"...now THIS is good! Whaddayathink? An AIDS drama based on that bestseller, And the Band Played On. Drama! Ya' know, tears and deathbeds, good guys and bad guys, hope and despair ...now gimme a minute...I know that CBS Rock Hudson movie flopped bigtime, and I know the gaything can be bad PR, but look, the book sold millions, and we all know the gaything is VERY profitable these days. With the gaysinthemilitarything and all the talk of rightsandshit, everyone and their mom's into the gaything. It's a goldmine, if ya' ask me. Hold on. Here's the scoop...
"We'll focus on a young, hand-some doctor--straight--kinda like Magnum, but cuter. Maybe we can get Alec Baldwin, or somethin' similar. Now this young doc' REALLY knows what's happening, and the drama'll revolve around his efforts to get people to listen to him. We got your classic good guys against bad guys: on one side, we got the good doctor who tries to stop the epidemic, the good gays who believe him, and the good politicians who care, and on the other side, we got the evil doctors who won't touch the gaything, the evil gays who care more about getting laid than finding out what's really happening, and the evil politicians who only care about keepingthestatusquo under Reagan.
"I'm tellin ya', it's a goldmine. Classic little guy against the world. Kinda like the LoneRanger and Tonto taking on the eighties establishment in the name of healthcare. Sound familiar? And with Clinton's healthcare shit and with gayrights stuff all over the place, it ain't too risky. Besides, think of the names we can get. Ya' know the Industry--in all its Hollywoodagain-stAIDS glamour--will support us bigtime: I'm sure we can get RichardGere, AnjelicaHuston, Lily-Tomlin, and BDWong. Oh yeah, and what about that Brit?....ya' know, the gay one...McKellen. And I'm sure MatthewModine, AlanAlda, PhilCollins, SwoosieKurtz, and SteveMartin will atleast be interested. I'm tellin' ya'. I smellahit. It'll be a smash. Whuddayathink?"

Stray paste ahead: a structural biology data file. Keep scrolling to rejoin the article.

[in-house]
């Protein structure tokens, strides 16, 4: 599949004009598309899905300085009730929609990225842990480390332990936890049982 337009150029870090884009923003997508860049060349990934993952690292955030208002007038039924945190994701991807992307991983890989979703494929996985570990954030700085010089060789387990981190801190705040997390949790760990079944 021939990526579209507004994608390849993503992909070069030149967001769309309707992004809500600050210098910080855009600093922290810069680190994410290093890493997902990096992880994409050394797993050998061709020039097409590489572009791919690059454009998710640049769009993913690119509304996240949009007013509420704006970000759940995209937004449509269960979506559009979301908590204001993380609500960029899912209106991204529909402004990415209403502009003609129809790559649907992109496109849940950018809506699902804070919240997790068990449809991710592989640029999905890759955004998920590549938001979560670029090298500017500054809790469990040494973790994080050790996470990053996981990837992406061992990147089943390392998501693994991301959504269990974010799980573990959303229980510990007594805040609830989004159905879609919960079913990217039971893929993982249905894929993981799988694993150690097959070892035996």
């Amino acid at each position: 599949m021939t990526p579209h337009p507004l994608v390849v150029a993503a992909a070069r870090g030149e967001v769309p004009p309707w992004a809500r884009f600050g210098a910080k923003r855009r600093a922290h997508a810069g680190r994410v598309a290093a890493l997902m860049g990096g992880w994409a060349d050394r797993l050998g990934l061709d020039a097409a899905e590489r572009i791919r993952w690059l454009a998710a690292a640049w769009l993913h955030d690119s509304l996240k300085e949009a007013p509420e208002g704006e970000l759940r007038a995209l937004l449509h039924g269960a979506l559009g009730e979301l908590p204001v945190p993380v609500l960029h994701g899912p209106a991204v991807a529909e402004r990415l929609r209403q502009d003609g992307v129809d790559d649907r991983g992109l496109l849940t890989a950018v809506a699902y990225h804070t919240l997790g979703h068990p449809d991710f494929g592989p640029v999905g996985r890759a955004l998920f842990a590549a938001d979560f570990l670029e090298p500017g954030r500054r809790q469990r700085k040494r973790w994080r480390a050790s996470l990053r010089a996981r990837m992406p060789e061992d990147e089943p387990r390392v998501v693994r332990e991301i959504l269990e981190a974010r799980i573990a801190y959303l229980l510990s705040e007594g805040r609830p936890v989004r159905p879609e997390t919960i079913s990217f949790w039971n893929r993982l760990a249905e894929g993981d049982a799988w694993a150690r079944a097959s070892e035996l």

We all have a different story of the AIDS epidemic. I have my own version of the story, which differs slightly from Shilts's and radically from HBO's[Home Box Office's]. The World Health Organization has its version, ACT UP [AIDS Coalition to Unleash Power] its, and Pat Robertson his. There are perhaps as many versions of the story as there are people with AIDS, and the stories, both personal and multifaceted, carry with them the power of drama. The reality of AIDS itself is much simpler: It is caused by HIV, and HIV is transmitted through the exchange of bodily fluids.
"And the Band Played On," ostensibly the subject of this review, is a good drama. Ian McKellen (playing Bill Kraus, a gay San Francisco political aide) and Lily Tomlin (playing Selma Dritz, a San Francis-co Health worker torn between her conflicting concerns for the heath and the freedom of the gay community) display exceptional talent. Matthew Modine plays the "young, handsome doctor" passionately, although he probably won't win an Oscar.
The cinemetography is good, direction OK. The closing scenes (namely McKellen's acting) make me cry. I shiver as the cold numbers (the "Butcher's Bill"), like ticker tape, flash periodically at the bottom of the screen. Elton John's "The Last Song" haunts me. Reagan's inglorious ascent parallels perfectly the disease's inaugural progress. Gays are bestowed some sympathetic representation. Best line: "I'm not afraid of dying anymore. I'm afraid for the people who live."
The screenwriter, Arnold Schulman, is about as faithful to the book as some of the Shilts's characters to their lovers. Many liberties are taken, and many unsettling ommisions (namely the entire New York saga) give pause. Where's Larry Kramer?
As entertainment, HBO's "And the Band Played On" deserves due credit. Unfortunately, AIDS is not a fairy tale with a sad ending. It's a nightmarish reality that gets worse the longer people do nothing to prevent, treat, and cure it.
My advice: go watch "And the Band Played On." If you feel something--and I suspect you will--then do something.